Honeyeater migration and a less good observation

To: "'Peter Ormay'" <>, "'martin butterfield'" <>, "'COG List'" <>
Subject: Honeyeater migration and a less good observation
From: "Philip Veerman" <>
Date: Sun, 11 Apr 2010 00:40:49 +1000
In part answer to Peter's question. As we should know, the 21 Year GBS Report contains graphs of the timing of each stage of the breeding process for the 18 species with the most breeding records. This includes the Common Myna.
This indicates that April is toward the end of the DY period and so family groups are expected now.
That in itself is not enough to answer Martin's question. Yes 5 mynas flying together could be a family group but it could just as easily be any other sort of group. I think the answer is to observe the group, rather than ask us (who are not there to answer the question). The rattling begging calls of young Mynas are quite obvious.
-----Original Message-----From: Peter Ormay [ Sent: Saturday, 10 April 2010 4:36 PM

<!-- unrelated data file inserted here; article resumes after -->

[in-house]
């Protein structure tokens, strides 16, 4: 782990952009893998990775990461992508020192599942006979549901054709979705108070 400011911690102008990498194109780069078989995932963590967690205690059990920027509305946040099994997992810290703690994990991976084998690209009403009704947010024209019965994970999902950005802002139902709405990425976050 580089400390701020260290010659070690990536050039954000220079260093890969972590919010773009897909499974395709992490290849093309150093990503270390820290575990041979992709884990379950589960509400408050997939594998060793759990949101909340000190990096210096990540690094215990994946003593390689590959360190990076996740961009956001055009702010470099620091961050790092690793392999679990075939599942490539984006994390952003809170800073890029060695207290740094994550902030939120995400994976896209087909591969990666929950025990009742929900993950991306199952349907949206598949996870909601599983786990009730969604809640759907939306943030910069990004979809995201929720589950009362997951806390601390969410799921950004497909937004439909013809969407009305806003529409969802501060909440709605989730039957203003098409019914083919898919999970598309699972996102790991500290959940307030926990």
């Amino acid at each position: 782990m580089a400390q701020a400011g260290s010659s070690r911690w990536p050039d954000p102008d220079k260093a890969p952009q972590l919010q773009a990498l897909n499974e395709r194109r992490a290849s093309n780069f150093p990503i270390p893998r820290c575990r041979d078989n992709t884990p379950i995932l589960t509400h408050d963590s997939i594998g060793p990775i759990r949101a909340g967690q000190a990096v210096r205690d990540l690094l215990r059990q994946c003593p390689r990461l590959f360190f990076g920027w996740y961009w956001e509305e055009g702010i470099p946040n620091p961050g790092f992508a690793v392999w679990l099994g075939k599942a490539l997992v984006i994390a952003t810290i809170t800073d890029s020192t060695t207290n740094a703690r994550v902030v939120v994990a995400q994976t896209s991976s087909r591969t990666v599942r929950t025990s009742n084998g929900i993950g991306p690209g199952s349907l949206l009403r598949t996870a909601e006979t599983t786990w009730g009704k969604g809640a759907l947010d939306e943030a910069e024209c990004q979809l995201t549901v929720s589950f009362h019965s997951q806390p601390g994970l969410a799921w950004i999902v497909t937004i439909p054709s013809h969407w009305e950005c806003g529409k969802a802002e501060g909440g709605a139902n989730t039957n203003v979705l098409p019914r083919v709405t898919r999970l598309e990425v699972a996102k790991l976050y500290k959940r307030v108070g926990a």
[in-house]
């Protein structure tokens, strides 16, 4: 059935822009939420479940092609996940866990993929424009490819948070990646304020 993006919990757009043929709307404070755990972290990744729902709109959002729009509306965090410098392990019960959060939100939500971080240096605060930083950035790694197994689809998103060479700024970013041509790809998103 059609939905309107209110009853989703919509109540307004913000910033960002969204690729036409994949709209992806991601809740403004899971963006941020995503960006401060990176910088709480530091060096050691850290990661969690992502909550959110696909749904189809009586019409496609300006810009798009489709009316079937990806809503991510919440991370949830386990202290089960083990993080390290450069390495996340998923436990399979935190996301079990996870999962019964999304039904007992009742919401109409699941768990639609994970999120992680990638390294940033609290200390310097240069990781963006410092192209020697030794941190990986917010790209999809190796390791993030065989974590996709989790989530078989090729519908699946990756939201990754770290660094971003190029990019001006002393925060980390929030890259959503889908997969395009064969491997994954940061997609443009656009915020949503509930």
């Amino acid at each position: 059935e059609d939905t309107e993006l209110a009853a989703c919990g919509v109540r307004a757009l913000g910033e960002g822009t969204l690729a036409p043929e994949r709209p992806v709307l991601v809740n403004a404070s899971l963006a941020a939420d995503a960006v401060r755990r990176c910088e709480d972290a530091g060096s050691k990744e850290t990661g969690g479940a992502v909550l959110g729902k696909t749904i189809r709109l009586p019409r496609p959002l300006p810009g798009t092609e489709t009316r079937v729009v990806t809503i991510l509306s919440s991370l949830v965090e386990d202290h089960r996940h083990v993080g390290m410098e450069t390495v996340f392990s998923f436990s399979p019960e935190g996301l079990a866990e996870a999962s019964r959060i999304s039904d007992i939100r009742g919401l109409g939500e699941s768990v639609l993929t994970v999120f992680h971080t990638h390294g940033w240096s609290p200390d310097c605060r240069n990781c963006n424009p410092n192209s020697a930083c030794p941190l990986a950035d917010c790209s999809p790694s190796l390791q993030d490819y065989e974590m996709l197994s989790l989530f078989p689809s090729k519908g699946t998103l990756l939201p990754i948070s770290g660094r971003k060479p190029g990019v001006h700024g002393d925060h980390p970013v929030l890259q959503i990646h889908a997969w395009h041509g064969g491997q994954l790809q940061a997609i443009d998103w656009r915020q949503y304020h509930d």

To: martin butterfield; COG List   Subject: Re: [canberrabirds] Honeyeater migration and a less good observation

Hello Martin
I suspect that 5 mynas flying together could be a family group but I don't know how far they forage from the nest site. Is Douglas Close where you live? I can give you some cat food if you want to see if you can get them to accept food. If you can get them to feed you have a good chance of getting them. Do you have a myna trap?
Do you or someone else glean nesting records from the GBS data or should GBS observers submit separate nest record forms?
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